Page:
A change of pace with the following “The Hammer of Thor”. Immediately the voice and style of Heri Joensen (who also plays the guitars together with Terji Skibenæs) recalls to my mind a sort of Jon Anderson of the prog metal. If you are a diehard fan of the symphonic progressive of the Seventies, then this song will meet your immediate approval, as it is strongly in the style of the first epoch Yes, and you can easily see how greatly Tyr manages to transform a traditional Faeroese ballad in an exceptional folk metal song.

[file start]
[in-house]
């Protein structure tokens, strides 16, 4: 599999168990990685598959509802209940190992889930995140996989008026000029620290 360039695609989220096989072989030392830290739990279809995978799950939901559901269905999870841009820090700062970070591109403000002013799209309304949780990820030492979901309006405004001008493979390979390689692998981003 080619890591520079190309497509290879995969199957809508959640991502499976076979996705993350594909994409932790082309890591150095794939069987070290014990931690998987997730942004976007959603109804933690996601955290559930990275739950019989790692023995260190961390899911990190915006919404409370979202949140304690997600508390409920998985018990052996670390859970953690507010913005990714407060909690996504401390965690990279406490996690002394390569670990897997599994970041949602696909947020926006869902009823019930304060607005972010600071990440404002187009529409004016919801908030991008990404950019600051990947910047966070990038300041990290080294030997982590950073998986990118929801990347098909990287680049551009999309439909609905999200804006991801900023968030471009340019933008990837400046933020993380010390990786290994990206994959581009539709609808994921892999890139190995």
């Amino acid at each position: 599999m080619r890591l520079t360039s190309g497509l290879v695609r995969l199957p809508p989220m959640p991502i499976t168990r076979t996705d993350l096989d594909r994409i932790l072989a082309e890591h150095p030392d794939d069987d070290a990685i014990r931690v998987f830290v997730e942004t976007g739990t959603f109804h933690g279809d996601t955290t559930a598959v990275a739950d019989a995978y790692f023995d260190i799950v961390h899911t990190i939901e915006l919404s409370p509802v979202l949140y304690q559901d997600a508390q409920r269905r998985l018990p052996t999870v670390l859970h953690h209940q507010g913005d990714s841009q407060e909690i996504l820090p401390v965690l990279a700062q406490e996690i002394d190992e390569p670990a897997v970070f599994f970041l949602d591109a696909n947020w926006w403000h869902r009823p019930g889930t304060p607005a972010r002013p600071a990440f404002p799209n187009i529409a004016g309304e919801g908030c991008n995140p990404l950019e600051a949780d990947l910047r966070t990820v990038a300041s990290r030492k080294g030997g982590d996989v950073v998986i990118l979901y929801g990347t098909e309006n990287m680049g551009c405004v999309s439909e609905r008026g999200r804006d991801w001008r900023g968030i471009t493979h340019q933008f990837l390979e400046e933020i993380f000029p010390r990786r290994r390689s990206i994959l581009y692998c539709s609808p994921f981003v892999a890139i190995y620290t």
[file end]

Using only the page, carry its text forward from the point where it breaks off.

We move then to a brief instrumental track called “Envy”, with guitar arpeggios a-la Genesis, that introduce us to the next track, “Brother’s Bane”. This song tells us the tale of the “betrayal” of Baldr by Hodr, his blind brother, lured by the evil Loki to hit his beautiful brother with a spear made of mistletoe. Baldr will die of this wound, mistletoe being the only living creature who didn’t manage to promise to never harm Baldr. And, as the prophecies told, the death of Baldr will start the End, the Ragnarok. Permeated of doom, this song greatly embodies the anguish and fear after the fatal blow has been struck. A great rhythmic section built by Gunnar H. Thomsen on bass and Kári Streymoy on drums contributes to create a march into the tragedy, as we close our eyes to hold the tears and advance towards the following song, the instrumental “The Burning”, which opens with a melody of guitar and bass harmonics on a carpet of cymbals. But now it is time to move to Helheim and try to win back the soul of Baldr, and so we follow this journey in “The Ride to Hel”. Cadenced guitars march at one time with bass and drums, with cruel riffs describing the dangerous road no living sould should undertake. Great track even this one, not a single note out of place, not a single meaningless virtuosism.